Evening clouds

Photos by Matt Ball 8/19/2012

Note the sliver of moon in the upper left

Sunday, August 19, 2012

Art of the Flame Skimmer

Photo by Marty Horowitz, 7/31/12
Flame Skimmer dragonfly 

Saturday, August 18, 2012

6 Mountain Ranges

I came across these posts from Bob Ring in the AZ Daily Star; realized that most of the information was new to me, and thought I'd post them further. Take a look and get to know Tucson's mountains. First & second part.

Friday, August 17, 2012

Feng shui fruits

Photo by Ned Harris 7/31/2012

Fruits (called Tunas) of the Prickly Pear. Most likely Engelmann's Prickly Pear (Opuntia engelmannii var. engelmannii); but Sprawling Prickly Pear (Opuntia phaeacantha) looks very similar. We also have some Smooth Prickly Pear (Opuntia laevis) in Sabino Canyon.

Thursday, August 16, 2012

Bobcat and Rattler

Photo by Robert the sonographer, early July 2012
Forest Service Sid showed me this photo (that he had sent to his phone) one morning in July after I had been on patrol. Hummingbird Bander Elissa recently sent it to me, as she got it from Rebecca the midwife (and hummingbird bander), who is a colleague of Robert the sonographer. How's that for complicated? (Looks like the same bobcat from Ned's later photos.) According to my sources, the rattler moved off. Skinny bobcat, perhaps, but still too big to eat. Thanks to everyone on this critter chain.

Wednesday, August 15, 2012

One cool dude

Photos by Ned Harris, August 2012

This one's the dude.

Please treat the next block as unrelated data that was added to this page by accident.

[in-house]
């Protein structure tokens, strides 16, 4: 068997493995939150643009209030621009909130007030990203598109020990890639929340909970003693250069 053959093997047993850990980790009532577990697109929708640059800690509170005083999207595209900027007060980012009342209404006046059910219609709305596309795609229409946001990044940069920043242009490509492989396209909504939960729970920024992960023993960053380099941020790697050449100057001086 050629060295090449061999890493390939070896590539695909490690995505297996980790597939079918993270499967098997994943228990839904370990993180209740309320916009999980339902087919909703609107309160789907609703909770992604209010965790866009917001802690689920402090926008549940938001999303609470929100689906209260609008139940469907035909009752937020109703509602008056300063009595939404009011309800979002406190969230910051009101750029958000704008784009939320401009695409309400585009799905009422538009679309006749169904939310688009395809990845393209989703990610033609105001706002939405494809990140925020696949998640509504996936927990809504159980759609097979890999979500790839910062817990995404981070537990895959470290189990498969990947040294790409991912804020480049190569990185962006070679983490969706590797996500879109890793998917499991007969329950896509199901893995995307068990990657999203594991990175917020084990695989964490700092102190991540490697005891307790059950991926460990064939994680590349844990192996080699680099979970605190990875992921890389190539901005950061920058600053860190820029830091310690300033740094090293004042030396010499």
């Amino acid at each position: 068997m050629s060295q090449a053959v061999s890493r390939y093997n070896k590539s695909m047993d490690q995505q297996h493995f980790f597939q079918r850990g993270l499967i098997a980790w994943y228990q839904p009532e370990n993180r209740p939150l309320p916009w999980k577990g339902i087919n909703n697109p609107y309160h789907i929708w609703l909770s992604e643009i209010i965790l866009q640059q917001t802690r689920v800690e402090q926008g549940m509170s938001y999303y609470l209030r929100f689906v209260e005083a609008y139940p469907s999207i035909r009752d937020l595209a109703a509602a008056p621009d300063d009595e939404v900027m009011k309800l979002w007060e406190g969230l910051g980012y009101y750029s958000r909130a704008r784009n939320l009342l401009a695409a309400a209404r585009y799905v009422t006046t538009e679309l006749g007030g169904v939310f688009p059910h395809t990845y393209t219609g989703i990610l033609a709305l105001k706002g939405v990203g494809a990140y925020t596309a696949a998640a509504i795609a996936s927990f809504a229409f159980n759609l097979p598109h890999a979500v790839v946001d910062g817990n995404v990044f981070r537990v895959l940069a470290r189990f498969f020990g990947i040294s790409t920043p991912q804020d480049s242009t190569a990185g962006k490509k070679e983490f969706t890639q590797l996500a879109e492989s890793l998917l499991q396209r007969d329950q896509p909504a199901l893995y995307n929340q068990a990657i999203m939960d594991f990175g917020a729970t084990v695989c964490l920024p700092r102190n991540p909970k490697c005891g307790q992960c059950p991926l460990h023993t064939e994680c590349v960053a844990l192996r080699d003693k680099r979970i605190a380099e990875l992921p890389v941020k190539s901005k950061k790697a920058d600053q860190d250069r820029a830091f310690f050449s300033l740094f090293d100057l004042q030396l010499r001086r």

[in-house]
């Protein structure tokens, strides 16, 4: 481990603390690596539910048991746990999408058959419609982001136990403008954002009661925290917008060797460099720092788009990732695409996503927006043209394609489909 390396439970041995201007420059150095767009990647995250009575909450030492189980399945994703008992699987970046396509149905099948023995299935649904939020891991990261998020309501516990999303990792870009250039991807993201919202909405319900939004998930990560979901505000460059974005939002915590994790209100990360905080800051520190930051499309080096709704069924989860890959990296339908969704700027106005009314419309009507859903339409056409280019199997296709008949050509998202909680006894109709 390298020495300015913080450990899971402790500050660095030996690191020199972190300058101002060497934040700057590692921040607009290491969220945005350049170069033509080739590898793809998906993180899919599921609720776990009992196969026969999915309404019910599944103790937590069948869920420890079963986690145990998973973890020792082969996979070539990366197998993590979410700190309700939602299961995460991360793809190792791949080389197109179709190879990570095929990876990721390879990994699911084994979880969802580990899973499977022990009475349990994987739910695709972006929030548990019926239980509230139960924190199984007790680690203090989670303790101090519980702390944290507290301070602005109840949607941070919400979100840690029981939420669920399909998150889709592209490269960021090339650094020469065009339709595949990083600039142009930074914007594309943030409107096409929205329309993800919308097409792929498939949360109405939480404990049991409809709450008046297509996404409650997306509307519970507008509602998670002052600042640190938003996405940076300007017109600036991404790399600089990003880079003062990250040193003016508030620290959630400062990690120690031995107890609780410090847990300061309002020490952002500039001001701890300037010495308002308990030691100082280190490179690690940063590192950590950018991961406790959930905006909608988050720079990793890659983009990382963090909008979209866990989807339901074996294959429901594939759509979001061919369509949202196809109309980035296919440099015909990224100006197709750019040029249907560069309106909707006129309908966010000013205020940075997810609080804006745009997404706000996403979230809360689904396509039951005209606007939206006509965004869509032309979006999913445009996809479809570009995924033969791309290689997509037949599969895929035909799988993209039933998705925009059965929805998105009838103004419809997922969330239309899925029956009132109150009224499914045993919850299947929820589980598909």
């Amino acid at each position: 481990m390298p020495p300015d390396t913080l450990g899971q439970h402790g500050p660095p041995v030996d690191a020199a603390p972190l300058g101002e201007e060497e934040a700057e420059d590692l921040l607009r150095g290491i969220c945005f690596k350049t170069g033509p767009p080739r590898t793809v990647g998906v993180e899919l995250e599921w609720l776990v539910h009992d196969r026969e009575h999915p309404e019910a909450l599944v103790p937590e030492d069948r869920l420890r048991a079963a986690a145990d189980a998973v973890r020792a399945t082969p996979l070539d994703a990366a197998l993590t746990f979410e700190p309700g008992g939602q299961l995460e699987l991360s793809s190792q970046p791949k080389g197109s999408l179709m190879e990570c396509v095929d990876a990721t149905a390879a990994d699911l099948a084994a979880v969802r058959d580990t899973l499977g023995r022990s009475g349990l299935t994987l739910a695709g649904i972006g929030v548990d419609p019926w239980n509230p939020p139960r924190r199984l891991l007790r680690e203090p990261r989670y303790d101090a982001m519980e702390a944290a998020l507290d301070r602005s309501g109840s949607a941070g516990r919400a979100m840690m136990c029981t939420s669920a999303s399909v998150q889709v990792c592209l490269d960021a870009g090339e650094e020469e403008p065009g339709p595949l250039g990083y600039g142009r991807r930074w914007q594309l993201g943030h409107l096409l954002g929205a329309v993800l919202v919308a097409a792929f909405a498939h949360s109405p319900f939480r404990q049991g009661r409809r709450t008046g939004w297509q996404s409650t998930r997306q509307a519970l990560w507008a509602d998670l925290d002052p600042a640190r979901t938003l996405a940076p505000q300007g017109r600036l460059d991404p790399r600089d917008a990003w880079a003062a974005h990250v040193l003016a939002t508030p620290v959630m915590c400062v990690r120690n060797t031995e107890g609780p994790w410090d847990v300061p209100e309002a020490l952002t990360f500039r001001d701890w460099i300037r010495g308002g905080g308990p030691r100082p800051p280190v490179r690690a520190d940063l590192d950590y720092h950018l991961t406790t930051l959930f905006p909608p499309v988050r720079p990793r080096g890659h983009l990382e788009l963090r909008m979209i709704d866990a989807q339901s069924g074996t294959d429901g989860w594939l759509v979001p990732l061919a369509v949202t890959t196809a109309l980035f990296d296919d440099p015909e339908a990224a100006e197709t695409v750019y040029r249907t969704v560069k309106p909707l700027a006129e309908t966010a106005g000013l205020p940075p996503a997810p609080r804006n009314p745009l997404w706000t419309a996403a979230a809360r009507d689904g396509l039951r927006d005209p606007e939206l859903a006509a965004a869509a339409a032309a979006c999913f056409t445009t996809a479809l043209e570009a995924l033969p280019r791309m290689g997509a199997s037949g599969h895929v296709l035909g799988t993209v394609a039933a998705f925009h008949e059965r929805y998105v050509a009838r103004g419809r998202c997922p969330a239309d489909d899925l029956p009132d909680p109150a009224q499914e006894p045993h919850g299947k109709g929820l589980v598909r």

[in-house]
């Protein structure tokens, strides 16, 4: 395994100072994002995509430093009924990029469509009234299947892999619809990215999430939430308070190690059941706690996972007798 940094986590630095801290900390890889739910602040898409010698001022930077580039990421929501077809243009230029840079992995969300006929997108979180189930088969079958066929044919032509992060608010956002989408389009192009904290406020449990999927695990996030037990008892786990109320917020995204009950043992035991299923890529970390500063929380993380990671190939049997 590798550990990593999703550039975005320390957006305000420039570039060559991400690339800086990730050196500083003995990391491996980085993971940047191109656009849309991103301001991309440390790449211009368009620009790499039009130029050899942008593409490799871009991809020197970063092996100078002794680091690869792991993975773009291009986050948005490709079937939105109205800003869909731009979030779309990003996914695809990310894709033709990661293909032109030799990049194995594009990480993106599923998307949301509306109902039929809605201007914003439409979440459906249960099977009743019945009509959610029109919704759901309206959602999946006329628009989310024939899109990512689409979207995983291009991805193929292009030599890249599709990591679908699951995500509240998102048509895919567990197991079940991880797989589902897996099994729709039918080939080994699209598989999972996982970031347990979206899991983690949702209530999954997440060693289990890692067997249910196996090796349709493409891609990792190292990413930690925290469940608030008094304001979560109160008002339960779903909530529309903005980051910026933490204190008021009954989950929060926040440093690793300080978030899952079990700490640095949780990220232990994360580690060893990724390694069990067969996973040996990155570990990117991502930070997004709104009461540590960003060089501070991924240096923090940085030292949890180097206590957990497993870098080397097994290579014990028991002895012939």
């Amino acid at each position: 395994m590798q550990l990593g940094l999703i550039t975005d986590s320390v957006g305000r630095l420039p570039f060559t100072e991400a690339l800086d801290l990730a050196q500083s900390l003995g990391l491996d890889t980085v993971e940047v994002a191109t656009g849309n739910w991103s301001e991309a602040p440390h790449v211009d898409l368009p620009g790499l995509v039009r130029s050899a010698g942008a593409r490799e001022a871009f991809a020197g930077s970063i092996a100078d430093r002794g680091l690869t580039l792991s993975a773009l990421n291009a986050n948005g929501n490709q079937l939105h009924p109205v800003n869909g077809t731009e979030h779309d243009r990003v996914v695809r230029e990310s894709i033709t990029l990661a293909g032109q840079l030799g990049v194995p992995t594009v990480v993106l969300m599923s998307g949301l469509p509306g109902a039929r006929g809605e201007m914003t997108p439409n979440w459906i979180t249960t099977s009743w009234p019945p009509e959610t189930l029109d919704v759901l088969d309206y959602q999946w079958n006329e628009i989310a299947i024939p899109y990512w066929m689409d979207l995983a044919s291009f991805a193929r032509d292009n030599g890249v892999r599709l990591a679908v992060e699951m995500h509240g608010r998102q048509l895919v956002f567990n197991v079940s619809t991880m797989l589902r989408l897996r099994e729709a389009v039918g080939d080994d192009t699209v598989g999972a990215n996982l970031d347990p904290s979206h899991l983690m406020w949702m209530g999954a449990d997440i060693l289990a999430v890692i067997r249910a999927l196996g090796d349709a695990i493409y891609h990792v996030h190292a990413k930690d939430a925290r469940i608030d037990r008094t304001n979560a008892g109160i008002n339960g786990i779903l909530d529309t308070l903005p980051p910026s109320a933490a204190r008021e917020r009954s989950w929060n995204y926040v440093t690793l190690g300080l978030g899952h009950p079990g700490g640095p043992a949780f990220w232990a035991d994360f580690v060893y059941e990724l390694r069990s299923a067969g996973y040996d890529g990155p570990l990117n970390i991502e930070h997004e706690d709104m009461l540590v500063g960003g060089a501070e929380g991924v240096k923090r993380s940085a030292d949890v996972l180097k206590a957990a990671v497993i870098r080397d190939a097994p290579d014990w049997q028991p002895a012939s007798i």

All three are Great Earless lizards, but #1 and #3 are gravid females; in the middle is bachelor #2. At this point in the summer, you can often tell them apart. Females have less-defined (or no) bars near the groin anyway (click on the top photo and compare with the middle photo). But you can't see bars in the third photo. What to do? Look for the bright orange (and not much of the belly-blue) color. Orange indicates that she's a she and that she's carrying. Fertilized eggs, of course. No need to mess with her. Less orange, more blue, more defined bars indicates a dude.
A very happy birthday (8/16) to one cool dude, namely, Ned Harris. Thank you for keeping this blog in cool photos!

Tuesday, August 14, 2012

AZ's got blue eyes

Photo by Ned Harris 8/3/2012
Those little blue flowers with a white center you've been seeing in the canyon are Arizona Blue Eyes (Evolvulus arizonicus). Yes, they are in the Morning Glory Family (Convolvulaceae).

Monday, August 13, 2012

On the lookout

Photo by Ned Harris 8/3/2012
Greater Roadrunner

Sunday, August 12, 2012

Copper in the sand

Photos by Ned Harris 8/3/2012

Go out early to catch a glimpse of these beauties. Flowers close by mid-morning.There are a number of plants in the sand by the dam and the dam bridge. I like the name Copper Purslane (Portulaca suffrutescens) best, but they are also - and better - known as Shrubby Purslane. (Portulaca = carries milk; suffrutescens = somewhat shrubby)
A great online resource for flowers is Southeastern Arizona Wildflowers (aka Firefly forest).
A great online resource for botanical Latin is the Botanary of Dave's Garden.

Saturday, August 11, 2012


Photo by Ned Harris 8/3/2012

Another snake spotted by Carol! This time, one in the non-venomous category. Coachwhips can be black, pinkish, or a combination of the two. A great resource for photos and descriptions of reptiles and amphibians in Arizona is Click it. 

Friday, August 10, 2012


All Photos by Ned Harris 8/3/2012

This one's Grumpy

Click for larger view
If you've been anywhere near the water in the canyon, you've certainly encountered hoards of mini-toads in various stages of development. Some with tails, some without. I think these (being held gently by an unnamed naturalist) are all Red-spotted toads. As with all posts, though, I welcome corrections!